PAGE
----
All childhood obesity programs are not created equal, study finds
Community-based interventions to halt childhood obesity are gaining popularity as schools, local governments, parents and health clubs work together to help kids slim down and eat more healthfully. First Lady Michelle Obama’s Let’s Move campaign helped push the issue to the forefront.
But some interventions may be working better than others, according to a study presented this week at the International Congress on Obesity in Stockholm, Sweden. Researchers looked at the success of three three-year community intervention programs, each targeting a different age group of more than 1,000 children -- kids younger than 5, primary-school age children and teens. Each group had a similar control population that received no intervention.
The interventions targeted healthful eating and physical activity, and included strategies for continuing the community programs once the study ended.
Children younger than 5 achieved the best results. This group included 12,000 children in preschools, daycare facilities, homes and maternal and child health services. After three years, the prevalence of children who were overweight or obese was about 3% lower than in the control group.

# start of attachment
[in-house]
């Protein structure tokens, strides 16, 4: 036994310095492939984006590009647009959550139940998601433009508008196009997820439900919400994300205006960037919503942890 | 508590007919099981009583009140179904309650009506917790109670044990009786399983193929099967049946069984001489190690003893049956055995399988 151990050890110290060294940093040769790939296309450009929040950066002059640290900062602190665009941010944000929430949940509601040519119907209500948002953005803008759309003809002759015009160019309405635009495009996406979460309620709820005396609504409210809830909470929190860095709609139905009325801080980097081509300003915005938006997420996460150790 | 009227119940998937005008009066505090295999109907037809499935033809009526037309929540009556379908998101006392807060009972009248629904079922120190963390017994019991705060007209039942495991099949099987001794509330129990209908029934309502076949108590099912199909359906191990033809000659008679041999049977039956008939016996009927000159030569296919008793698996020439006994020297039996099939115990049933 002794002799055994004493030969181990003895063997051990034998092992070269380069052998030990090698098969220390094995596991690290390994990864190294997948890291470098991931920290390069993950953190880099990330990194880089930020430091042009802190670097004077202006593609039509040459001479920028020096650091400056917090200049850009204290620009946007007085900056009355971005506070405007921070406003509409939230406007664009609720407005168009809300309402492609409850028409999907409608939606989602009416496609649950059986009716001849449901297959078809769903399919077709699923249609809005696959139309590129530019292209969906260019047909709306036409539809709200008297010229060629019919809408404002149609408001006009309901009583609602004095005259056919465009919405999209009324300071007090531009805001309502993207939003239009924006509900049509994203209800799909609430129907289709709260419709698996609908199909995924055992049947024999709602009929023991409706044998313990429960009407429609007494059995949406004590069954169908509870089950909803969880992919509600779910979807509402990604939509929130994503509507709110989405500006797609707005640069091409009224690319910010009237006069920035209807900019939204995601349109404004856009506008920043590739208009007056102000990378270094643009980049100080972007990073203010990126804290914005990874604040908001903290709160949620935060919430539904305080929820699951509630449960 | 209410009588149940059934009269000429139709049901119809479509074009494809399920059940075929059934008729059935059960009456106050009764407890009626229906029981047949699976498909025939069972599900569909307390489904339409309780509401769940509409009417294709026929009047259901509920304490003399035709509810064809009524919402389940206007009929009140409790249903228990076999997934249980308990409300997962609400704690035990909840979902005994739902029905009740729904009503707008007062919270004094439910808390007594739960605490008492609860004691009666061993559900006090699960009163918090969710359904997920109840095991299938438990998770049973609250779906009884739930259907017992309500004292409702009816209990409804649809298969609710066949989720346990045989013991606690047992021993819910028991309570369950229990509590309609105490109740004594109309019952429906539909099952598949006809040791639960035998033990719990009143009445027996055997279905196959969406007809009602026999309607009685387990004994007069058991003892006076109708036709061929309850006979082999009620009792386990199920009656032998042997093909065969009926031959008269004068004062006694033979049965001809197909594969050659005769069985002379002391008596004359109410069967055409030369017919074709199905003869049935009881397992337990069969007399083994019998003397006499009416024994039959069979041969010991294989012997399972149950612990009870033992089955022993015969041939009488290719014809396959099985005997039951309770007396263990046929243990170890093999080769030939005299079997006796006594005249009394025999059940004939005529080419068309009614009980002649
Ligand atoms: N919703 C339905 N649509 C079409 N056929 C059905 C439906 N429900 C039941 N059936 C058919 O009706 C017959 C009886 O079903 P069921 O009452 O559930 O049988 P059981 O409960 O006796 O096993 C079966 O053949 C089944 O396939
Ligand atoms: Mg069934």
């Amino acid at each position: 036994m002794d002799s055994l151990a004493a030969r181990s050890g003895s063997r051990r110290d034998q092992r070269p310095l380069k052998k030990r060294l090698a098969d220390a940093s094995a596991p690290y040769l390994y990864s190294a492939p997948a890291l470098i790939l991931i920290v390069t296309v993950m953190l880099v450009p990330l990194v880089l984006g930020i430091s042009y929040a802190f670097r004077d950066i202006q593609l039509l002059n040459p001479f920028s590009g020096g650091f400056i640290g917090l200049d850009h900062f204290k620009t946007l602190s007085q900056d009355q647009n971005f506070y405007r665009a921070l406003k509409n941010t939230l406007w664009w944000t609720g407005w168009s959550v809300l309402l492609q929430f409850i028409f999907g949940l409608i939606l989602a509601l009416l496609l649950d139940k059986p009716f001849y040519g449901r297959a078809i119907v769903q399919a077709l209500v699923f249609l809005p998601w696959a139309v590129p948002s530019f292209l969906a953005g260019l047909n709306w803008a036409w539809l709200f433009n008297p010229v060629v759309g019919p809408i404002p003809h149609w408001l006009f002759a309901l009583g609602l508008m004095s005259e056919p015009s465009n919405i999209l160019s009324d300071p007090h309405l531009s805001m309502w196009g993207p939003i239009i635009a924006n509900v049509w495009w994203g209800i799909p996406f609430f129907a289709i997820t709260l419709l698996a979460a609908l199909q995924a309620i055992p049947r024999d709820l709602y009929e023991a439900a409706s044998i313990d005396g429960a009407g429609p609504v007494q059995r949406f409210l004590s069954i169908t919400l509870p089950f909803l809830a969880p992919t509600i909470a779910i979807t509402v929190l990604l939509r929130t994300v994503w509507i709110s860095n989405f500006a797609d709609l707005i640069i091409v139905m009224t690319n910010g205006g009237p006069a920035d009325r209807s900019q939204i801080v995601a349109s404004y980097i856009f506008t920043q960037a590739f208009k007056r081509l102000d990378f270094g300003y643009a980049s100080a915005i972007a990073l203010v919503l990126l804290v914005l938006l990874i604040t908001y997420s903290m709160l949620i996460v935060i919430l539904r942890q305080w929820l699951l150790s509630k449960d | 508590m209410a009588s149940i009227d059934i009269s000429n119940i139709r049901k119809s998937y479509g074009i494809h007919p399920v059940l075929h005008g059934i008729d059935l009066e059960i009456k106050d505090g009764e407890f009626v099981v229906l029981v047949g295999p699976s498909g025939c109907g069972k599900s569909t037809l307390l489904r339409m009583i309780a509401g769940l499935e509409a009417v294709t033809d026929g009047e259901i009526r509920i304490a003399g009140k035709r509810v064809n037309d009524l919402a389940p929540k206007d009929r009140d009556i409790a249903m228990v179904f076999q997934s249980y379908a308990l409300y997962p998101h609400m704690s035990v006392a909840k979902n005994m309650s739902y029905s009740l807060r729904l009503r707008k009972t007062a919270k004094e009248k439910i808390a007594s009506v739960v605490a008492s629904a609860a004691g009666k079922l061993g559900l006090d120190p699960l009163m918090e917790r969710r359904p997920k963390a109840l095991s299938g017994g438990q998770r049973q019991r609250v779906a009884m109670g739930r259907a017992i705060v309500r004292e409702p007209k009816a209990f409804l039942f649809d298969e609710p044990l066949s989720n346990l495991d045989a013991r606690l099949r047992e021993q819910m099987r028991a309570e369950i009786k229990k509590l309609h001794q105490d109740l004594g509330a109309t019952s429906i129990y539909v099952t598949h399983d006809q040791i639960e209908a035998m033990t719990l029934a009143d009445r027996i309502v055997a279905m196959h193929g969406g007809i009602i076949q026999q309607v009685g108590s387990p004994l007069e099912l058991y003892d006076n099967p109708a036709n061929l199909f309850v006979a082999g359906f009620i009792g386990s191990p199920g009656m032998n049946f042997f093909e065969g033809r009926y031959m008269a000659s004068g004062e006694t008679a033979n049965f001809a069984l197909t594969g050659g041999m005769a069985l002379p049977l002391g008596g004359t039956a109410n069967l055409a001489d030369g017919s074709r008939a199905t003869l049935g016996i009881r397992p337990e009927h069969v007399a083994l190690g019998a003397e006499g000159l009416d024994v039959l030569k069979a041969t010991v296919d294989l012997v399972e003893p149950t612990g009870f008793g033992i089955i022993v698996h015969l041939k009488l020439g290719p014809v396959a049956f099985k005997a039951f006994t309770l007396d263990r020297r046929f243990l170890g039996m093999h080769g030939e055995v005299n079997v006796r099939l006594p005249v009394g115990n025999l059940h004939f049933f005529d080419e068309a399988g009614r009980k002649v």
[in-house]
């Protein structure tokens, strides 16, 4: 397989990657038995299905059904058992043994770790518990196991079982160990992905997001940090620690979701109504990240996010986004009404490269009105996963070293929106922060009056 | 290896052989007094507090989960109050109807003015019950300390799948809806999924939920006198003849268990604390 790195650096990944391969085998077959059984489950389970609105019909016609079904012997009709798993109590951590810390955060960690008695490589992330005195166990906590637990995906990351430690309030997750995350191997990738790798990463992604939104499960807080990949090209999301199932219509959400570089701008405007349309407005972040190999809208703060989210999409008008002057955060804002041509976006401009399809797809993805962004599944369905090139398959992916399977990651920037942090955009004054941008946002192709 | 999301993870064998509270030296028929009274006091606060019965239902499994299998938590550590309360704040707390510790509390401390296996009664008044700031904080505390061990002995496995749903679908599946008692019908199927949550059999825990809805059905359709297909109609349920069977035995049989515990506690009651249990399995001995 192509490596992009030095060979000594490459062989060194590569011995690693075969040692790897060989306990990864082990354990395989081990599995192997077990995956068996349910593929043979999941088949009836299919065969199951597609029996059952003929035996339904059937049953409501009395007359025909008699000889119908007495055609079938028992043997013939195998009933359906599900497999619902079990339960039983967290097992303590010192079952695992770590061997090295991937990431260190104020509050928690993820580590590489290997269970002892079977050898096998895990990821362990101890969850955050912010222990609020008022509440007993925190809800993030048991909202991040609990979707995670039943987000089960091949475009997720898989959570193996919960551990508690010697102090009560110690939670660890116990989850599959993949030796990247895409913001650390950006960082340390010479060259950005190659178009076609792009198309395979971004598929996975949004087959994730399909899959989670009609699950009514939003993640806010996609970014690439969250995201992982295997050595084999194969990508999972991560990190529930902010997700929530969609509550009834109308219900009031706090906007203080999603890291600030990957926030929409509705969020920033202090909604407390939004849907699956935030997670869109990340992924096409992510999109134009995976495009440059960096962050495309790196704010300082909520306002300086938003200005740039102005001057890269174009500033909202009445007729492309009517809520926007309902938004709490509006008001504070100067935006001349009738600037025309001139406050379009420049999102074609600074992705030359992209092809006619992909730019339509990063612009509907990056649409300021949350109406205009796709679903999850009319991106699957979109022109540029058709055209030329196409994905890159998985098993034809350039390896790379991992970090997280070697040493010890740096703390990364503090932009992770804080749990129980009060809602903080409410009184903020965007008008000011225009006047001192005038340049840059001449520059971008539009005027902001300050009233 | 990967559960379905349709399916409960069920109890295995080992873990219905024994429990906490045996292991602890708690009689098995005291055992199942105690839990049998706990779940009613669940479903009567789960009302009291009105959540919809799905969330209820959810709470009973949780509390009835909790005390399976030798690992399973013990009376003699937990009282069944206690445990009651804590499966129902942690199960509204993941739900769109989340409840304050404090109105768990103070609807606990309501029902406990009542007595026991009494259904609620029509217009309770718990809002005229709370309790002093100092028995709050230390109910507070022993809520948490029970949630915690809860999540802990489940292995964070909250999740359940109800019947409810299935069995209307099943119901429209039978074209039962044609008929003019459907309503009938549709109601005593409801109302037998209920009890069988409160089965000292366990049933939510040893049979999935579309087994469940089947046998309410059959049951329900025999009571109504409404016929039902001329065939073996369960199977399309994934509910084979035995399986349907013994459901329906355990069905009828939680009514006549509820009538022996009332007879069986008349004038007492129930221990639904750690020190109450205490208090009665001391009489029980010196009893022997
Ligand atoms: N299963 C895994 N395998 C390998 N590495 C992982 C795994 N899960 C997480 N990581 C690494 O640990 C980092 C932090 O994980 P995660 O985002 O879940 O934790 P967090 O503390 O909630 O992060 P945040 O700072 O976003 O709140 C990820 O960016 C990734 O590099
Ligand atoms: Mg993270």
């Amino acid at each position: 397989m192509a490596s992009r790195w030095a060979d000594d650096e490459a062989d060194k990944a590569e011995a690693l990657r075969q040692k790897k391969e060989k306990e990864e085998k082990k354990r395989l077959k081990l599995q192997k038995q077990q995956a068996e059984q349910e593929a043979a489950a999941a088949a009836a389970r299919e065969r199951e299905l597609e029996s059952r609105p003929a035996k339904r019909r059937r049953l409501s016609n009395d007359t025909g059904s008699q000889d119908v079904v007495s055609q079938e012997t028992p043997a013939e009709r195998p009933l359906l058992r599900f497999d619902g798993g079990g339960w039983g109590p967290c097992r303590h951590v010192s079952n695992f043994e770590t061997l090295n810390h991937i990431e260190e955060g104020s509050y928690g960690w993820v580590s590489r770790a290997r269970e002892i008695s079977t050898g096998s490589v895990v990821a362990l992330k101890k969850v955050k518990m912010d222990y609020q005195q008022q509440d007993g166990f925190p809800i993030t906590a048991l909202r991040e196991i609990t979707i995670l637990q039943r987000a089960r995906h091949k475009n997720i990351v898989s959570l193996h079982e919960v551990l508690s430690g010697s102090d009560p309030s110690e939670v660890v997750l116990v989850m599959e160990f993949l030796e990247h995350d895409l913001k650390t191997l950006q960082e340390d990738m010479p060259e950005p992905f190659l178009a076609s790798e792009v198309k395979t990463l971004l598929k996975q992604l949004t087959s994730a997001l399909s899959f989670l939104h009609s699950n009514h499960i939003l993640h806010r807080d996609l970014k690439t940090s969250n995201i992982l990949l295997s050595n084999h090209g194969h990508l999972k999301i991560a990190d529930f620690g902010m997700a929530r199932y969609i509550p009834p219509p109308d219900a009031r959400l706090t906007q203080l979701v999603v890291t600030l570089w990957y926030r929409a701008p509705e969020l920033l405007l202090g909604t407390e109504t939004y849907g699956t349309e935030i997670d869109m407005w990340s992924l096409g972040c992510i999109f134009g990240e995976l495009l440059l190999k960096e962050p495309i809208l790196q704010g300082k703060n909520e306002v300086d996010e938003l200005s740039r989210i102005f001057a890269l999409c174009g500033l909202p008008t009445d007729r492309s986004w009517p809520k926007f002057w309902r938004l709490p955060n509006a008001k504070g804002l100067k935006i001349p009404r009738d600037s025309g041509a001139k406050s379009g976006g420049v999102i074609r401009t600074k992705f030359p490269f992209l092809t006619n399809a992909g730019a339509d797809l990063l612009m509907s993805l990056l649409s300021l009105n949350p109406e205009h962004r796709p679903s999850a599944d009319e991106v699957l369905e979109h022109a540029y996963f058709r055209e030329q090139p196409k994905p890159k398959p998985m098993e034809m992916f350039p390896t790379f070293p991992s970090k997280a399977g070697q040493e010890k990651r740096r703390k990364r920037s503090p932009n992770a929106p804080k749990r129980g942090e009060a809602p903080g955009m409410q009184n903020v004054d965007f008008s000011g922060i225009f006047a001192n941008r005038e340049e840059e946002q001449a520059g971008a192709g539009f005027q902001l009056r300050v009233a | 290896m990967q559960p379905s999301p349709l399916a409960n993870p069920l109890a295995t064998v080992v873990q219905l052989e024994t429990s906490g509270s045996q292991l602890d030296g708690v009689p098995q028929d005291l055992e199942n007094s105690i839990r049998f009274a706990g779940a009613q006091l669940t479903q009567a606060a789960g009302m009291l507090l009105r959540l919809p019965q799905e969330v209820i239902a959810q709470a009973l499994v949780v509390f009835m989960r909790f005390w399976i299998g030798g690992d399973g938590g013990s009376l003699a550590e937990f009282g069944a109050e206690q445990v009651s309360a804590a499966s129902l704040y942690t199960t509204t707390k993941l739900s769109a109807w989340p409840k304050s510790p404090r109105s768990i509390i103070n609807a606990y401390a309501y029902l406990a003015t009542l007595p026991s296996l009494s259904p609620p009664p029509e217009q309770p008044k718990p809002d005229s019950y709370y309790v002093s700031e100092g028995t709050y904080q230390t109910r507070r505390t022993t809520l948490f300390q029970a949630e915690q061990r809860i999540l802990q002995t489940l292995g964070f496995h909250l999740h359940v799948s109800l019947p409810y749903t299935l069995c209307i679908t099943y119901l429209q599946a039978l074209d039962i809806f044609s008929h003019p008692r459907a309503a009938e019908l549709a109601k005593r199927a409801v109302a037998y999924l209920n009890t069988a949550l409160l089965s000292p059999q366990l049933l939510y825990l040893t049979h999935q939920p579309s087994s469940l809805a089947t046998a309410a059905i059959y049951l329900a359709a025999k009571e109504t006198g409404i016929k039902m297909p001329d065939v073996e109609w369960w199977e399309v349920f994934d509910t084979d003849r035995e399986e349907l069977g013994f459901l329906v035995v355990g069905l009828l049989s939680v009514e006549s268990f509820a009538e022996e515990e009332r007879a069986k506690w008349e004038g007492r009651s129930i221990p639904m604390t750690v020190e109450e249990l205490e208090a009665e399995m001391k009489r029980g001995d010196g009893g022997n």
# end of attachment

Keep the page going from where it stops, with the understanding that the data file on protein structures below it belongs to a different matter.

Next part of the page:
Children in the primary school group didn’t see any downturns in overweight or obesity levels, but weight gain rates did slow. After three years, the children gained about 2 pounds less than their intervention-less counterparts.
Interventions in the teen group, which were done in four different countries ( Australia, Fiji, Tonga and New Zealand), had varying results. Australian teens (who were mostly of European ancestry) lost weight, but those in other countries who were from the Pacific Islands or were of Indian heritage showed mixed outcomes.
“Once you get to high-school aged children, trying to implement an intervention at the whole community level becomes more difficult because high schools have a larger catchment area and parents and other organizations are less engaged,” said Boyd Swinburn, who presented the study, in a news release. The director of the World Health Organization Collaborating Centre for Obesity Prevention at Deakin University in Australia added, “The usual health promotion activities -- such as those aimed at increasing consumption of fruit and vegetables, improving the healthiness of foods available at school, improving body image and reducing inappropriate dieting, promoting breakfast, decreasing consumption of high-sugar drinks while increasing water consumption and increasing active transport -- haven’t been enough for many ethnic groups and we now need to go back and think about how best to intervene with them.”
He went on to say, “Our results, together with the evidence from other demonstration projects conducted elsewhere, suggest we should get moving to scale up efforts in [those under 5]. There hasn’t been that much research in this age group, but what has been done around the world indicates these children seem to be the most susceptible to change.”